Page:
Report of the Canada - United States Working Group on Telemarketing Fraud

Department of Justice

1. INTRODUCTION

The growing availability of telephone and other communications facilities provides opportunities for many forms of interaction and commerce. Telemarketing, the use of telephones to market goods and services, has grown rapidly. In recent years, total sales in the United States and Canada have exceeded US$400/C$500 billion per year. Most telemarketing activities are legitimate, but some, unfortunately, are not. Telemarketing fraud has become one of the most pervasive and problematic forms of white-collar crime in Canada and the United States, accounting for as much as 10% of the total volume of telemarketing.

On April 8, 1997, Prime Minister Chrétien and President Clinton directed their officials to establish the Binational Working Group to examine the problem and report on ways to address it. The Working Group was asked to survey measures already in place and recommend further steps. As a result, it examined each country's legislation, legal procedures, enforcement practices, and education and prevention efforts, and has developed recommendations for cooperative and coordinated strategies to deal with cross- border telemarketing frauds. The Binational Working Group has prepared this Report pursuant to its mandate, in a spirit of mutual commitment to address a serious problem that affects the citizens of both countries.

"Telemarketing fraud" is used in this Report to describe a range of activities in which telephones are used to deprive victims dishonestly of money or property or misrepresent the true values of goods or services on offer. This covers a range of offences under Canadian and U.S. law. It is intended to describe the general problem as encountered by law-enforcement agents, regulators and prosecutors in the United States and Canada.

Criminals in both countries have been drawn to the offence by large proceeds and relatively low risks of detection, prosecution, and punishment. Since the early 1980s, as low-cost telecommunications made the telemarketing of legitimate goods and services increasingly popular, offenders have recognized that it also provided an effective means of conducting potentially massive frauds. The large number of victims who can be targeted using telephones vastly increases potential proceeds. A single telemarketer with a well-organized scheme can easily contact hundreds of victims, and organized groups can target thousands, particularly if a scheme continues for any length of time before being detected and stopped. Losses to each victim run from hundreds to thousands of dollars, and in some cases to much more. A single offender can easily earn several hundred thousand dollars per year, with larger "boiler room" operations extracting tens of millions of dollars.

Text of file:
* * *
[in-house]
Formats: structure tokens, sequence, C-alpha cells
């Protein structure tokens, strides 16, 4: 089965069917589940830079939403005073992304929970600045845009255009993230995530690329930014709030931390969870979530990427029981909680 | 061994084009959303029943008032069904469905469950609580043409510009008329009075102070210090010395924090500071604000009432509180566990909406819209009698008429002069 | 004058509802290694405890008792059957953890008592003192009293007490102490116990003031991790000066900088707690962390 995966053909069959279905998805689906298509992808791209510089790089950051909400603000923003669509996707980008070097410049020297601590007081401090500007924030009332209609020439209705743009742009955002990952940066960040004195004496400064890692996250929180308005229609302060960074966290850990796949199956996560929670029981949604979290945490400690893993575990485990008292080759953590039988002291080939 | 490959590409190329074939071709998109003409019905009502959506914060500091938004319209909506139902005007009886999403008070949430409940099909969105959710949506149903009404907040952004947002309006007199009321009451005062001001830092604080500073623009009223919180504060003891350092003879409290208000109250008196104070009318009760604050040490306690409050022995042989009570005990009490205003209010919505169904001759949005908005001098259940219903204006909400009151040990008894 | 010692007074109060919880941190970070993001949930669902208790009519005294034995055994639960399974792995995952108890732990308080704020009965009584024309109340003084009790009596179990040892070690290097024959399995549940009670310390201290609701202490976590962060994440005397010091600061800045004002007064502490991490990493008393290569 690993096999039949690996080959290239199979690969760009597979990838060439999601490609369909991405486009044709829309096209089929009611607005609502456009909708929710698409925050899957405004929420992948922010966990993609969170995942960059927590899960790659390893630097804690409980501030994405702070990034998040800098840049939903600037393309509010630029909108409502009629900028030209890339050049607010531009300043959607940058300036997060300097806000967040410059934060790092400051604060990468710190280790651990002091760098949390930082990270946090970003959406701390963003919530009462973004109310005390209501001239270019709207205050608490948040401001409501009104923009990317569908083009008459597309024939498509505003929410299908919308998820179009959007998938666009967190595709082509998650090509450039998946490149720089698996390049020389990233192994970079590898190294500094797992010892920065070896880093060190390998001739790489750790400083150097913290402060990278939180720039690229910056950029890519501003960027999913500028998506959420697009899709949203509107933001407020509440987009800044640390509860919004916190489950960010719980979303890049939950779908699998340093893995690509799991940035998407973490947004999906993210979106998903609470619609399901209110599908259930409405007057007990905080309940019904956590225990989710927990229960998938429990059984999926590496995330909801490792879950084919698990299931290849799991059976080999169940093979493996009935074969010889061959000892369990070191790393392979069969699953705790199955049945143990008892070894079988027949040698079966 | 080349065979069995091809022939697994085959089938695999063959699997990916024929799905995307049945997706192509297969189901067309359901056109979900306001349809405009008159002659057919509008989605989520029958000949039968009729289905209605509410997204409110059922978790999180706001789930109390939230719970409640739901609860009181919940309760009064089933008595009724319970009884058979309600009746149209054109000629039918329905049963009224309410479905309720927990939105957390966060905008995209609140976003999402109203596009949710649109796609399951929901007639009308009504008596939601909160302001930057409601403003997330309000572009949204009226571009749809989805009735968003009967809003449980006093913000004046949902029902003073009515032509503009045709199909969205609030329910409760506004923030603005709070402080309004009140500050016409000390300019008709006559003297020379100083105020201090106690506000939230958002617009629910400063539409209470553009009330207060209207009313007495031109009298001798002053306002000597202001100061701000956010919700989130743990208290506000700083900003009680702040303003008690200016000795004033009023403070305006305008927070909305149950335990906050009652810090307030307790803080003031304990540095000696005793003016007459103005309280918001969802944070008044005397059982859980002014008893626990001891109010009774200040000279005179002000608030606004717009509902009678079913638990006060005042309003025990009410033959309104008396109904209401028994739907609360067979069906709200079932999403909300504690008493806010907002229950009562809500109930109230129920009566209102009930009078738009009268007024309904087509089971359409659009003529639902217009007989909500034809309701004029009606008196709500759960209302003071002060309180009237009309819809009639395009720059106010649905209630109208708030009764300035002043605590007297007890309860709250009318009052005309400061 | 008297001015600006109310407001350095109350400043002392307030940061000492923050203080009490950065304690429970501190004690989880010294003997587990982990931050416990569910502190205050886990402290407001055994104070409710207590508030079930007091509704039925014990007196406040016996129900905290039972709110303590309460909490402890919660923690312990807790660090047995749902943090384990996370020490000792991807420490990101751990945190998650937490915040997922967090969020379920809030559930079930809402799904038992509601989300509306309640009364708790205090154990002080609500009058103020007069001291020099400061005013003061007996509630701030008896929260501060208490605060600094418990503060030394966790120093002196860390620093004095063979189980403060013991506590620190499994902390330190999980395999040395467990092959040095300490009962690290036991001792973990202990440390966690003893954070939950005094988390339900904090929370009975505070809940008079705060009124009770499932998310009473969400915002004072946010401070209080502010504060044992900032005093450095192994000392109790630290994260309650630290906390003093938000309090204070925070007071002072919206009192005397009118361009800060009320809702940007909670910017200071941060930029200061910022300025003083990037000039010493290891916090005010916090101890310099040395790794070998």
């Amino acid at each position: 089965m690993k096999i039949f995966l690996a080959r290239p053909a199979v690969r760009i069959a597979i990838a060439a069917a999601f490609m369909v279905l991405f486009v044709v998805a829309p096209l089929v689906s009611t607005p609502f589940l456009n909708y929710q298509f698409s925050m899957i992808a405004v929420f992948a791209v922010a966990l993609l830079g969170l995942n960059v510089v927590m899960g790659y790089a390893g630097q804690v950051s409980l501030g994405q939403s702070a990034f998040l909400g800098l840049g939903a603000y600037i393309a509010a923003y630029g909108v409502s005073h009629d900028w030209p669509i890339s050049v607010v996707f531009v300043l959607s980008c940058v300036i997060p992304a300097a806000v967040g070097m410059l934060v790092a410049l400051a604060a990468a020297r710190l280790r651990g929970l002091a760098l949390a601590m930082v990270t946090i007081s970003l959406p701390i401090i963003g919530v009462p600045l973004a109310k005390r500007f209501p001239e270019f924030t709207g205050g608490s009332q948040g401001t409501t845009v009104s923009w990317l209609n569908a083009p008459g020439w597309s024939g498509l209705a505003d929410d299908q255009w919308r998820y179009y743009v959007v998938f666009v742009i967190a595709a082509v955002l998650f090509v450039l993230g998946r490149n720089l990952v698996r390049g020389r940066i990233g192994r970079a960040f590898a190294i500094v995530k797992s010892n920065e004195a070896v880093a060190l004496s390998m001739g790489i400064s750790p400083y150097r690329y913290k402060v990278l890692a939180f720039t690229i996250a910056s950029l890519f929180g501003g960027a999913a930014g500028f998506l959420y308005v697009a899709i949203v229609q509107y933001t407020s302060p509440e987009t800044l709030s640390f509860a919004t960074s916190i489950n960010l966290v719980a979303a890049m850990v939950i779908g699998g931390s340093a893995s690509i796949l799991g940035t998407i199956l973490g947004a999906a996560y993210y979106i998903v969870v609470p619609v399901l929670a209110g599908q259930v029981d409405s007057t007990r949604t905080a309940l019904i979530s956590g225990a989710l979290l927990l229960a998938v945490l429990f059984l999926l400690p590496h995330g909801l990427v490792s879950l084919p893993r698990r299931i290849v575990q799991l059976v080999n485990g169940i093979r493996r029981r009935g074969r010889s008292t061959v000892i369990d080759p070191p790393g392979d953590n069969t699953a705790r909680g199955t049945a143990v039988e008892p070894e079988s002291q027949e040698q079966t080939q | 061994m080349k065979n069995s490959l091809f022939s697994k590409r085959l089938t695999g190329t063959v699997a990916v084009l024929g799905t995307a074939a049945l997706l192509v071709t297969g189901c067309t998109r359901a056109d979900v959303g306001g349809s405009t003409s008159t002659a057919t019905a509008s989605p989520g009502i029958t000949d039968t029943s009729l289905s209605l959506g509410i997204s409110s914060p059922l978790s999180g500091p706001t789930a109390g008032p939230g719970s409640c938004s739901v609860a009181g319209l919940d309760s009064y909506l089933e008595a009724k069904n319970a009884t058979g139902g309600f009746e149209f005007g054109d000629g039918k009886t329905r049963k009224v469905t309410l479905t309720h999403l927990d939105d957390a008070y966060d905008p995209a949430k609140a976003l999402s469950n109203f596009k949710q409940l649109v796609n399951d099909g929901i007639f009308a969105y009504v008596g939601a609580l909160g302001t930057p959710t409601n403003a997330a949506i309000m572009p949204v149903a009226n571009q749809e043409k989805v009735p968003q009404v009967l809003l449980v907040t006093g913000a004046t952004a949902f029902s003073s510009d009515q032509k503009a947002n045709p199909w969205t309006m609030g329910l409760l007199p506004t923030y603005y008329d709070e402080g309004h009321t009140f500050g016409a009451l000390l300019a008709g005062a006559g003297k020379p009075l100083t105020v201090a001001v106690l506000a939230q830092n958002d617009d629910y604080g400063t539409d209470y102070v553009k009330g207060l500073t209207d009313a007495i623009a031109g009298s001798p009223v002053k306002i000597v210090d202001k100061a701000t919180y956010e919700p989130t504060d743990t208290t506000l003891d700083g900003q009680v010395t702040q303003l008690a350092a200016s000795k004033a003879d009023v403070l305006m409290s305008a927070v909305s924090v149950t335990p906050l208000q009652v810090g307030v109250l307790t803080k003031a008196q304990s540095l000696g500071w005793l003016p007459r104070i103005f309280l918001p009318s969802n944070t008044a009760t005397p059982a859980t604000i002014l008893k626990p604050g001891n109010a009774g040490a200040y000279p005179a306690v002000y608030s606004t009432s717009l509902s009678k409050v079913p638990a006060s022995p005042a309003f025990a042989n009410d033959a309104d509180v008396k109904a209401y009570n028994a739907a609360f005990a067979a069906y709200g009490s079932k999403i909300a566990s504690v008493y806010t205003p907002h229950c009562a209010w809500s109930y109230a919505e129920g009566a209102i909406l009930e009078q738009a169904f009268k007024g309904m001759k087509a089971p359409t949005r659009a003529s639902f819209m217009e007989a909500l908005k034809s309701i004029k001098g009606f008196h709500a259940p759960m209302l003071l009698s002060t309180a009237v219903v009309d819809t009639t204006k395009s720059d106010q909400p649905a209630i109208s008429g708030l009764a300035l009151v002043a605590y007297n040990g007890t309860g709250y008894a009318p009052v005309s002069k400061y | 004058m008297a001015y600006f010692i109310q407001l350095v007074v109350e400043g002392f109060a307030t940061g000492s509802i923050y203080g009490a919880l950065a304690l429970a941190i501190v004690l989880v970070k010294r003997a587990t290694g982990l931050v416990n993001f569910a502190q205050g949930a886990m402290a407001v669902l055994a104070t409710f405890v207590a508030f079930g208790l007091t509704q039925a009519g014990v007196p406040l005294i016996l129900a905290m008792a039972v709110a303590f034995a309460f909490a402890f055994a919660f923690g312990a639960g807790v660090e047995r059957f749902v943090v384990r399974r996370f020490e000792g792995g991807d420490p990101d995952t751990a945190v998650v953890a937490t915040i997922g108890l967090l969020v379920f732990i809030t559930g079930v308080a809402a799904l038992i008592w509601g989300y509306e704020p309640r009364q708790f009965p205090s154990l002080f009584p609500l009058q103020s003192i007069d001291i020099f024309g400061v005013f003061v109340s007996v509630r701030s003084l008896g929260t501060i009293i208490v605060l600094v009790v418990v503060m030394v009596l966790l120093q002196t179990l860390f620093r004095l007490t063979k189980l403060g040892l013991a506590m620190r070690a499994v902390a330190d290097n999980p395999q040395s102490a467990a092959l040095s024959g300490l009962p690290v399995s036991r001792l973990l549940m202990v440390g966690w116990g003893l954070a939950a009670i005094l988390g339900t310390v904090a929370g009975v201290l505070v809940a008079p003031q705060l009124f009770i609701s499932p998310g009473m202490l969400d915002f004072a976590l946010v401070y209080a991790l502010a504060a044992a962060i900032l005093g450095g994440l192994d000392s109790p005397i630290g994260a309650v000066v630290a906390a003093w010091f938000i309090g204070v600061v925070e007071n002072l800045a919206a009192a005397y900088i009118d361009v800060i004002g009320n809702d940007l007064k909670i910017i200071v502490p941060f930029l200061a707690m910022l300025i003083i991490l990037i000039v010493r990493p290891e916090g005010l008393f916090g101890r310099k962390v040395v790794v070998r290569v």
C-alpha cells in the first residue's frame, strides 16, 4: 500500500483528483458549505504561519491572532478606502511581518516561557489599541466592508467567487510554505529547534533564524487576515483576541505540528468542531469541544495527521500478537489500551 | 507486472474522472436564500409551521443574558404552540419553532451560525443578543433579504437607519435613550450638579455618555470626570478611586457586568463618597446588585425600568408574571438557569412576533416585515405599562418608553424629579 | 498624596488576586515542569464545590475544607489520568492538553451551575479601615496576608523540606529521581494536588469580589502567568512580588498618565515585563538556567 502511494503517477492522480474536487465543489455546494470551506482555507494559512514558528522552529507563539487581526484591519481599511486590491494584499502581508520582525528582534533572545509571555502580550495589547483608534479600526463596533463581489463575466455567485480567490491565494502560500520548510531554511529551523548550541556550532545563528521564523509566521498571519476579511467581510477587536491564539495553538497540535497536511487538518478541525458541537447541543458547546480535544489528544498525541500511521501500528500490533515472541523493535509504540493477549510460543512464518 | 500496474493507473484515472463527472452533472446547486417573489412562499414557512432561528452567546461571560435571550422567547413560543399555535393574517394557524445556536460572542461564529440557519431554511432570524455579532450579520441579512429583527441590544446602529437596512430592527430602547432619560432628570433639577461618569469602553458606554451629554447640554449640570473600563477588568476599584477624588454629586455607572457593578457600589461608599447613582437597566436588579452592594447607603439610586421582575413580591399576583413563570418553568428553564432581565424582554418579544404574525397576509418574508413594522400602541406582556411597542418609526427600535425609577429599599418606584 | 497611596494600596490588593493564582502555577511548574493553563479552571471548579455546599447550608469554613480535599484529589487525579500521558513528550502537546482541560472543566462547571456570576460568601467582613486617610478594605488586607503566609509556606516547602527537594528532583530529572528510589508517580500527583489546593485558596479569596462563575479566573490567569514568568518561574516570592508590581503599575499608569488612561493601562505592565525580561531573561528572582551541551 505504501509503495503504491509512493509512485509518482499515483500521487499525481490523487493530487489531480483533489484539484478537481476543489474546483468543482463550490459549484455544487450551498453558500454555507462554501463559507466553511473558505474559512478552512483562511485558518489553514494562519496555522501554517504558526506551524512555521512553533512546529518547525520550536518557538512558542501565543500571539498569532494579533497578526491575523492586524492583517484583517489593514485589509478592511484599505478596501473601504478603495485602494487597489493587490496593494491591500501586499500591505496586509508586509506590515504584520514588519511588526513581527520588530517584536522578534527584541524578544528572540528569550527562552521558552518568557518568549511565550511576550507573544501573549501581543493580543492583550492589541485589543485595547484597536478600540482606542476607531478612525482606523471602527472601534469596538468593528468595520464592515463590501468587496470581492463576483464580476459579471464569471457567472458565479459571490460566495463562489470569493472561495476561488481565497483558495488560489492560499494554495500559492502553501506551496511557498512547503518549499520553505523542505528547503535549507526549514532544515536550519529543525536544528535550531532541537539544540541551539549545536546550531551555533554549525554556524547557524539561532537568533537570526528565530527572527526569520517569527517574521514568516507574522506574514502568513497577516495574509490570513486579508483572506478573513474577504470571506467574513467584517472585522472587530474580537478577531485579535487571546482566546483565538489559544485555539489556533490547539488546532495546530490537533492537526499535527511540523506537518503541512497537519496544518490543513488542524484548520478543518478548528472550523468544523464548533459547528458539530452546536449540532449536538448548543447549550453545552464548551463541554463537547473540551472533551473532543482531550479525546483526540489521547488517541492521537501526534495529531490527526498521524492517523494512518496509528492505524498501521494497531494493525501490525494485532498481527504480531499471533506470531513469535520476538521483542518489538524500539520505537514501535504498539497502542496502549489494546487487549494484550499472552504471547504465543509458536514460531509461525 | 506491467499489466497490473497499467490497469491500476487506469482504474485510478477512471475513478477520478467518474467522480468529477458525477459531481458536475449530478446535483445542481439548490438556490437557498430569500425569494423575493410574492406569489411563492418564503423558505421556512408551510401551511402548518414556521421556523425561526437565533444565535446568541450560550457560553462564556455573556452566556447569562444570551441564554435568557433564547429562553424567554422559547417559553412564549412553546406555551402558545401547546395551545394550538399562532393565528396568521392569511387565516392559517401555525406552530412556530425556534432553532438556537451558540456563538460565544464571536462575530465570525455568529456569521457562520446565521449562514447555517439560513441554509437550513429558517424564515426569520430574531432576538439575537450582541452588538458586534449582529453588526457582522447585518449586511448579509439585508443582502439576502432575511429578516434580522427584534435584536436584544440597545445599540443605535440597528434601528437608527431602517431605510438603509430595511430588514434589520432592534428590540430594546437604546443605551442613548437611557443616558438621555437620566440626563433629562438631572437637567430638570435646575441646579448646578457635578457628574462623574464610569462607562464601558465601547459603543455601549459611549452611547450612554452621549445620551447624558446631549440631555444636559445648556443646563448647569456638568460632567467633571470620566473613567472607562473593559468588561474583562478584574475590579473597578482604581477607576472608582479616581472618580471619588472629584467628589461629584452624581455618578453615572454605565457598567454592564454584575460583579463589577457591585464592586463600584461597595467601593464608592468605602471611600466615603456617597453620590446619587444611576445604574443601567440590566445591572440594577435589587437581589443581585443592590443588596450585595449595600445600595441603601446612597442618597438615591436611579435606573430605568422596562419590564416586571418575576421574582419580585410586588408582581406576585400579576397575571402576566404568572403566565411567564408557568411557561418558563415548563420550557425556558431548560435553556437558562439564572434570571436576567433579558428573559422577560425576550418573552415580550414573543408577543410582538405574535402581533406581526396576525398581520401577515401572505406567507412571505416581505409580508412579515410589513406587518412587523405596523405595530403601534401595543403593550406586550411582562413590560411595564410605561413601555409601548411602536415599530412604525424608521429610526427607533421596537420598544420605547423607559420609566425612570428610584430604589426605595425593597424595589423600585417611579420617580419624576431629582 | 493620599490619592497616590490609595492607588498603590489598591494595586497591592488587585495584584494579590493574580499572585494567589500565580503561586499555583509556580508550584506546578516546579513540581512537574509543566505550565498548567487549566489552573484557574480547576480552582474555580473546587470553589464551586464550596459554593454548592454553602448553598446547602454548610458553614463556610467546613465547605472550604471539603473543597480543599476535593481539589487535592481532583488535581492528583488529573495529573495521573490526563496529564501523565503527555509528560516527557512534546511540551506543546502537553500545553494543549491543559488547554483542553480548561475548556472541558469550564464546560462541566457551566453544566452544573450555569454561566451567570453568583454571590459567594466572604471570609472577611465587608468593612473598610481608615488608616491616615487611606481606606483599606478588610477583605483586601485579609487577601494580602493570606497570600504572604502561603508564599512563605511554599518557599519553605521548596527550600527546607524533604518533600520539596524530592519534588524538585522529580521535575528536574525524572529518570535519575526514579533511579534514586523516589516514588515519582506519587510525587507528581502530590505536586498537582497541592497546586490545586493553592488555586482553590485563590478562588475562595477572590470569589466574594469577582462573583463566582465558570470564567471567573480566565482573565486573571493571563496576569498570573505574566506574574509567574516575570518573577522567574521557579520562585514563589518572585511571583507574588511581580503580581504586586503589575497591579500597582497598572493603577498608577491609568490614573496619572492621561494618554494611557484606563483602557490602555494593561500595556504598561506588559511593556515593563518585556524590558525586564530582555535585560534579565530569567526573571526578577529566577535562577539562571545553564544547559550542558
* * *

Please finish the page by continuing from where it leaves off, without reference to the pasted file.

The use of telephones also enables criminals to target victims at long distances, and across provincial, state and international borders. This ability highlights differences between legal systems and usually involves more elaborate arrangements for law- enforcement cooperation. It generally complicates investigations and prosecutions and increases the costs and length of time needed to bring offenders to justice or recover proceeds. The nature and growth of telemarketing fraud have made trans-boundary offences more frequent, which now places new demands on traditional Canada-U.S. legal cooperation.

The Working Group reviewed evidence drawn directly from the substantial practical experience of its members, the officials of both countries who deal with the problem personally. The Working Group believes that more structured research on telemarketing fraud is called for, but the evidence it has already seen is compelling. The evidence clearly demonstrates that telemarketing fraud is a serious economic crime problem. The devastating consequences it has for some of the most vulnerable citizens of the United States and Canada require that immediate and effective steps be taken.

The Working Group examined the problem of telemarketing fraud from three perspectives: legal matters, public education and prevention, and cooperation and strategy. The Report addresses these in separate sections. The Working Group cautions that there is no simple solution to telemarketing fraud: a truly effective response must draw elements from all three areas. It is hoped that this Report will lay the foundation for a joint program of effective measures to benefit both countries' populations.

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